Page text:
Economics Dictionary of Arguments

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Brocker I 334
Freedom/Camus: Camus: "Every human freedom is relative freedom at its origin" (1). This unites the individual with other people: "Only freedom redeems people from isolation; bondage, on the other hand, rules over a myriad of loneliness" (2).
Absolute justice and absolute freedom are mutually exclusive. Justice can neither be determined simply generally nor absolutely. Rather, it is always realized on site, in individual cases, in events.


1. Albert Camus, L’Homme révolté, Paris 1951. Dt.: Albert Camus, Der Mensch in der Revolte. Essays, Reinbek 1969 (zuerst 1953), S. 230.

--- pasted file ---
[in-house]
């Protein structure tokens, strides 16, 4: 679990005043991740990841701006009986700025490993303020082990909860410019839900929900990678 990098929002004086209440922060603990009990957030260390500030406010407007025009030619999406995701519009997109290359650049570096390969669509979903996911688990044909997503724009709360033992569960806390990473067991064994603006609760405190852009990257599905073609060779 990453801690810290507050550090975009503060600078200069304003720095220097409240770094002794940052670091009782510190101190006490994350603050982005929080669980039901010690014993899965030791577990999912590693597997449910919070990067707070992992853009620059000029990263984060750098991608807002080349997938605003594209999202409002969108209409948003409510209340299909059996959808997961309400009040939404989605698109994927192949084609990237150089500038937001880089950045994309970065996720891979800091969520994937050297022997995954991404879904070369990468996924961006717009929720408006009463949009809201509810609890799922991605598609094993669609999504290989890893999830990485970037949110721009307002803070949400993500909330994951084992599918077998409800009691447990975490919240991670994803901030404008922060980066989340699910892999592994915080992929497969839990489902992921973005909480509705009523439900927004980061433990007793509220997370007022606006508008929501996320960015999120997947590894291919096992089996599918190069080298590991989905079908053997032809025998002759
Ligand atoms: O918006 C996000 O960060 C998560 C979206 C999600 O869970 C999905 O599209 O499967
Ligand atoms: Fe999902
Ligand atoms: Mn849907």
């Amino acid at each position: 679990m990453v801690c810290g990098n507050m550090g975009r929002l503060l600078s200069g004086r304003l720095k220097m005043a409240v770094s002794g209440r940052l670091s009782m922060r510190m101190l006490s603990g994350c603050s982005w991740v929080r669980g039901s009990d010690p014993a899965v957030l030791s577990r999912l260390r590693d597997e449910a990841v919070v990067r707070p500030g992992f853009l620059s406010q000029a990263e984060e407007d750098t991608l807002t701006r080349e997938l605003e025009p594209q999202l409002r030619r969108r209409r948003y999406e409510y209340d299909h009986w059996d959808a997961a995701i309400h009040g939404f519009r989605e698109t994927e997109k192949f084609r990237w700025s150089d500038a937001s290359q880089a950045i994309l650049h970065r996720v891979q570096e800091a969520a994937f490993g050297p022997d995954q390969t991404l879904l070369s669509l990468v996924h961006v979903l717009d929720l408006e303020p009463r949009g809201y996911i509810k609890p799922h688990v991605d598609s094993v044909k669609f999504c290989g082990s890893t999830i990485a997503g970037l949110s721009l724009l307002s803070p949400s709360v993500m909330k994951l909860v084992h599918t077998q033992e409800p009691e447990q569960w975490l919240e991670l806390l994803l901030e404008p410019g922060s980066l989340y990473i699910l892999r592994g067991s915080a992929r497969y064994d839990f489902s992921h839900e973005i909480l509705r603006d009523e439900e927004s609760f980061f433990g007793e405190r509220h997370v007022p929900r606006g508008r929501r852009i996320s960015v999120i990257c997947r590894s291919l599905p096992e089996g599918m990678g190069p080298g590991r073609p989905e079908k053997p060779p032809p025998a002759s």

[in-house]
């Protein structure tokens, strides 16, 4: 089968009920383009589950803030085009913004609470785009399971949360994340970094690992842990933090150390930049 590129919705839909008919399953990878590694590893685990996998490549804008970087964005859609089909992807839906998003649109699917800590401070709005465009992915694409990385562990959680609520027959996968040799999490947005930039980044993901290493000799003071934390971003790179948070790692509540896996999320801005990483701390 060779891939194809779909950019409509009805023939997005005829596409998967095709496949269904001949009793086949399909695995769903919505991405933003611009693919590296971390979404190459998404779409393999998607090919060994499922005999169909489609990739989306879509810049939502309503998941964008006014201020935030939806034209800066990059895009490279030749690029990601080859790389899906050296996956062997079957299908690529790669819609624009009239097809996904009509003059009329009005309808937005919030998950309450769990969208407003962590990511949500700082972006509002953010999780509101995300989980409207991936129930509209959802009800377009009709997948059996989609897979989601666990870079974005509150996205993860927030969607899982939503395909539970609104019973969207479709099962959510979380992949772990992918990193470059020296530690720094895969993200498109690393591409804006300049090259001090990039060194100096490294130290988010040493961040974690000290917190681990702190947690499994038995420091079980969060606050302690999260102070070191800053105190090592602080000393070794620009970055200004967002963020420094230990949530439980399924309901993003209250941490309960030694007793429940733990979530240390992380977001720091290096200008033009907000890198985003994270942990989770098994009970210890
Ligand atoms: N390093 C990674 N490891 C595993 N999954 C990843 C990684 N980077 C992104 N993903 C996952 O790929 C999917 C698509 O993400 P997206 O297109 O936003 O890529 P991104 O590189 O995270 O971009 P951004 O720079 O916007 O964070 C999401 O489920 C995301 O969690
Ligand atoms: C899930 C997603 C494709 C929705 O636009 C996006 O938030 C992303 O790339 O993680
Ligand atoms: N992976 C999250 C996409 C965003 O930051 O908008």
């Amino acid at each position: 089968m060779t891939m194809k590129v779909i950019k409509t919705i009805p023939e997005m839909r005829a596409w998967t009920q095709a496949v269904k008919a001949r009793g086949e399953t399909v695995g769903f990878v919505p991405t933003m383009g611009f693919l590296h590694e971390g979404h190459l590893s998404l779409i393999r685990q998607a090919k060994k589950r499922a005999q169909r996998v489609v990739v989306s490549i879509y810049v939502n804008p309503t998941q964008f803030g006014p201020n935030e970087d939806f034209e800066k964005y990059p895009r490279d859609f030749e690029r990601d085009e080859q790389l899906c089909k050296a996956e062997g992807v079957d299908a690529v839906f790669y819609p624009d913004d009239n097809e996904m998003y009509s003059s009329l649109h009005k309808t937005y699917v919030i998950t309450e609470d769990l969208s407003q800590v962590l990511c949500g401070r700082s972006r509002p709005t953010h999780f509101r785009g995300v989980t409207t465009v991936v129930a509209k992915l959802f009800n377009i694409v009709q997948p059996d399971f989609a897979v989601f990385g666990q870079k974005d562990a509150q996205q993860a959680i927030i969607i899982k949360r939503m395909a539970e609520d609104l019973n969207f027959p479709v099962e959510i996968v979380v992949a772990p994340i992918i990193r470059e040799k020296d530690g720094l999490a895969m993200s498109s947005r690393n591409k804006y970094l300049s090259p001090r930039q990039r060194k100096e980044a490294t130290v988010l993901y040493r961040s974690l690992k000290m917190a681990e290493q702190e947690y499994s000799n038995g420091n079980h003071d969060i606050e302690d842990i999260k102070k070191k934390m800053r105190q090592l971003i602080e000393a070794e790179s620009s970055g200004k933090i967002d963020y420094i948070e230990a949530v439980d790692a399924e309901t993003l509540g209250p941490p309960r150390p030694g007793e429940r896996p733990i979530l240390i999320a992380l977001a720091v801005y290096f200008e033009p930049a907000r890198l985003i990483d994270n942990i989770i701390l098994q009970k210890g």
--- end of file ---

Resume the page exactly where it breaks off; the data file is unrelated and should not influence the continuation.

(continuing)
2.Albert Camus, »Der Künstler und seine Zeit«, in: ders., Kleine Prosa, Reinbek 1961, S. 29.


Hans-Martin Schönherr-Mann, „Albert Camus, Der Mensch in der Revolte (1951)“ in: Manfred Brocker (Hg.) Geschichte des politischen Denkens. Das 20. Jahrhundert. Frankfurt/M. 2018


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Explanation of symbols: Roman numerals indicate the source, arabic numerals indicate the page number. The corresponding books are indicated on the right hand side. ((s)…): Comment by the sender of the contribution.
The note [Author1]Vs[Author2] or [Author]Vs[term] is an addition from the Dictionary of Arguments. If a German edition is specified, the page numbers refer to this edition.
Camus, Albert
Brocker I
Manfred Brocker
Geschichte des politischen Denkens. Das 20. Jahrhundert Frankfurt/M. 2018


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